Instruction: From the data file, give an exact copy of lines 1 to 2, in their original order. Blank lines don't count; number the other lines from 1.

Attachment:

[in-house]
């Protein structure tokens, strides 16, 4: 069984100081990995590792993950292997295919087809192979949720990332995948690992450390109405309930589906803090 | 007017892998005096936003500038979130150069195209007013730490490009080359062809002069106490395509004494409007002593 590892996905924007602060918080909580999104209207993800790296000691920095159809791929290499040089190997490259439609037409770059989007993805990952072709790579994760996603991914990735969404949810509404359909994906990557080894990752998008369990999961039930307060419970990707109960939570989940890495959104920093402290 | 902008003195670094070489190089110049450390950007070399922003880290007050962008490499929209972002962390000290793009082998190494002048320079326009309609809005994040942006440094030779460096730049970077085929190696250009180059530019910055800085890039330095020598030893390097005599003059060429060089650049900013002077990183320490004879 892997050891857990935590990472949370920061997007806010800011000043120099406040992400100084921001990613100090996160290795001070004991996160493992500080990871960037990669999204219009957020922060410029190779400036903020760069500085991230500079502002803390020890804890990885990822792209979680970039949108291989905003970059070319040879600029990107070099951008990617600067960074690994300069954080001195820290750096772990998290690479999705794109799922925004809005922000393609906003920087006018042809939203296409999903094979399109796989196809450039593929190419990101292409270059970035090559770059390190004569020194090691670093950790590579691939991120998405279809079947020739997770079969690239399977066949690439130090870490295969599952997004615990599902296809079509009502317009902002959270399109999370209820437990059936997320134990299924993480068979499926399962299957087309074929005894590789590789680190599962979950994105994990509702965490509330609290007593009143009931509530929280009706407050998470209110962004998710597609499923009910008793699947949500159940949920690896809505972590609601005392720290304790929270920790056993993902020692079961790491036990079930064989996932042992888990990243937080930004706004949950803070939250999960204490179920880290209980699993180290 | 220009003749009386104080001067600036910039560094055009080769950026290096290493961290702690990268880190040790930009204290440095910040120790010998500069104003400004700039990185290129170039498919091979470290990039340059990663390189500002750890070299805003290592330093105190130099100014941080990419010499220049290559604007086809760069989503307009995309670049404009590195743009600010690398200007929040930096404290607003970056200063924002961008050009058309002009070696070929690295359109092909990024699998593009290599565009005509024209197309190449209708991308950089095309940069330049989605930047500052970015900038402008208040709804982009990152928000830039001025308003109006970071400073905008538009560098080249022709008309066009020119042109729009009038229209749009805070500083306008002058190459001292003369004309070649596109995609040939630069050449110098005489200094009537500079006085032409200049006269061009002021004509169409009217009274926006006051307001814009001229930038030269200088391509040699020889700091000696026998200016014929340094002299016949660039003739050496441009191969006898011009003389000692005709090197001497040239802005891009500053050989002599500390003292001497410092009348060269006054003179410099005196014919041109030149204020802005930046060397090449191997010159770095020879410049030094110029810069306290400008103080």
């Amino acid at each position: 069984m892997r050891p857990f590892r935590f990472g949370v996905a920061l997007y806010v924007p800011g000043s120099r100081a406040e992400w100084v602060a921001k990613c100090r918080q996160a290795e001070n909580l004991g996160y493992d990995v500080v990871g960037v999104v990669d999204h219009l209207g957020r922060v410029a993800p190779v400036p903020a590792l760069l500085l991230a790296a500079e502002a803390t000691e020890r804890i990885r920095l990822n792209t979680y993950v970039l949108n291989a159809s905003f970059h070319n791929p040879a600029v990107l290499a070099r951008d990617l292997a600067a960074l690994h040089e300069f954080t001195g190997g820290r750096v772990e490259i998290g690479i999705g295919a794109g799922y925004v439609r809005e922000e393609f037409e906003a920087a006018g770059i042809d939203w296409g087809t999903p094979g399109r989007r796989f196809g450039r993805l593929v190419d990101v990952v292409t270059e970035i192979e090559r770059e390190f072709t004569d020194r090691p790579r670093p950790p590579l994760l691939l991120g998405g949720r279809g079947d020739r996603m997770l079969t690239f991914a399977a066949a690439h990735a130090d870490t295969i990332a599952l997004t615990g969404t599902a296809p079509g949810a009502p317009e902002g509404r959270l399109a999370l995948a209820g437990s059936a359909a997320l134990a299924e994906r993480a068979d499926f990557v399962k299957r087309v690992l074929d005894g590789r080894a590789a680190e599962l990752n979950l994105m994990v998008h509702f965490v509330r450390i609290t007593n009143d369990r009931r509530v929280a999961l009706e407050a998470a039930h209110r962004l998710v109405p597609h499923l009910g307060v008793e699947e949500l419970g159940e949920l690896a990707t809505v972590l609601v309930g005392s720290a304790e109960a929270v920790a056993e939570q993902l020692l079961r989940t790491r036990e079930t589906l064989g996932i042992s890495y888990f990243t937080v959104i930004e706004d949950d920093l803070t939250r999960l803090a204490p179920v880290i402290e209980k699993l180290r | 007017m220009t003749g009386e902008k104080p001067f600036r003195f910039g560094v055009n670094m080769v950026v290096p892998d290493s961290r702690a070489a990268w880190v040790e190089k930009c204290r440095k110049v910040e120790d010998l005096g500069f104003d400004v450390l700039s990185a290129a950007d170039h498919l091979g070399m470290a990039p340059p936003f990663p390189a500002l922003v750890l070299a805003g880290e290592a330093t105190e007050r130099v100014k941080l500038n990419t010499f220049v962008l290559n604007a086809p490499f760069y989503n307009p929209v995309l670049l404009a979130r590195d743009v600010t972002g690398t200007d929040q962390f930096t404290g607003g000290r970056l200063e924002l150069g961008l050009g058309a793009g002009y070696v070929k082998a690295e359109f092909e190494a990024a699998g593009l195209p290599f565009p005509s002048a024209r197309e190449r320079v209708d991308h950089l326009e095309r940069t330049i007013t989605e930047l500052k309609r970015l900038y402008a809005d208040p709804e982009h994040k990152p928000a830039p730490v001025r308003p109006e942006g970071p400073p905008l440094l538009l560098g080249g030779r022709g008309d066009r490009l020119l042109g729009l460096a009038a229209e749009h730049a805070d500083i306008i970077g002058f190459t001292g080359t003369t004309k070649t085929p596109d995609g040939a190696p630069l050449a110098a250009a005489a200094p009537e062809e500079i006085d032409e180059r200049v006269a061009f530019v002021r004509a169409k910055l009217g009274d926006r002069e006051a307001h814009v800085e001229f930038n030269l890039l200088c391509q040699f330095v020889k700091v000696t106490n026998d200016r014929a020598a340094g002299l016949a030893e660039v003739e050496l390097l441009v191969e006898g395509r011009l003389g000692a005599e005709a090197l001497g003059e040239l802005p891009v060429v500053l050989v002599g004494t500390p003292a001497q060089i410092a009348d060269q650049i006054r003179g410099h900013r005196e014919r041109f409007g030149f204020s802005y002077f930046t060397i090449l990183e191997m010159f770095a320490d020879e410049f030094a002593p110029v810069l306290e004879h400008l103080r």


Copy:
[in-house]
């Protein structure tokens, strides 16, 4: 069984100081990995590792993950292997295919087809192979949720990332995948690992450390109405309930589906803090 | 007017892998005096936003500038979130150069195209007013730490490009080359062809002069106490395509004494409007002593 590892996905924007602060918080909580999104209207993800790296000691920095159809791929290499040089190997490259439609037409770059989007993805990952072709790579994760996603991914990735969404949810509404359909994906990557080894990752998008369990999961039930307060419970990707109960939570989940890495959104920093402290 | 902008003195670094070489190089110049450390950007070399922003880290007050962008490499929209972002962390000290793009082998190494002048320079326009309609809005994040942006440094030779460096730049970077085929190696250009180059530019910055800085890039330095020598030893390097005599003059060429060089650049900013002077990183320490004879 892997050891857990935590990472949370920061997007806010800011000043120099406040992400100084921001990613100090996160290795001070004991996160493992500080990871960037990669999204219009957020922060410029190779400036903020760069500085991230500079502002803390020890804890990885990822792209979680970039949108291989905003970059070319040879600029990107070099951008990617600067960074690994300069954080001195820290750096772990998290690479999705794109799922925004809005922000393609906003920087006018042809939203296409999903094979399109796989196809450039593929190419990101292409270059970035090559770059390190004569020194090691670093950790590579691939991120998405279809079947020739997770079969690239399977066949690439130090870490295969599952997004615990599902296809079509009502317009902002959270399109999370209820437990059936997320134990299924993480068979499926399962299957087309074929005894590789590789680190599962979950994105994990509702965490509330609290007593009143009931509530929280009706407050998470209110962004998710597609499923009910008793699947949500159940949920690896809505972590609601005392720290304790929270920790056993993902020692079961790491036990079930064989996932042992888990990243937080930004706004949950803070939250999960204490179920880290209980699993180290 | 220009003749009386104080001067600036910039560094055009080769950026290096290493961290702690990268880190040790930009204290440095910040120790010998500069104003400004700039990185290129170039498919091979470290990039340059990663390189500002750890070299805003290592330093105190130099100014941080990419010499220049290559604007086809760069989503307009995309670049404009590195743009600010690398200007929040930096404290607003970056200063924002961008050009058309002009070696070929690295359109092909990024699998593009290599565009005509024209197309190449209708991308950089095309940069330049989605930047500052970015900038402008208040709804982009990152928000830039001025308003109006970071400073905008538009560098080249022709008309066009020119042109729009009038229209749009805070500083306008002058190459001292003369004309070649596109995609040939630069050449110098005489200094009537500079006085032409200049006269061009002021004509169409009217009274926006006051307001814009001229930038030269200088391509040699020889700091000696026998200016014929340094002299016949660039003739050496441009191969006898011009003389000692005709090197001497040239802005891009500053050989002599500390003292001497410092009348060269006054003179410099005196014919041109030149204020802005930046060397090449191997010159770095020879410049030094110029810069306290400008103080």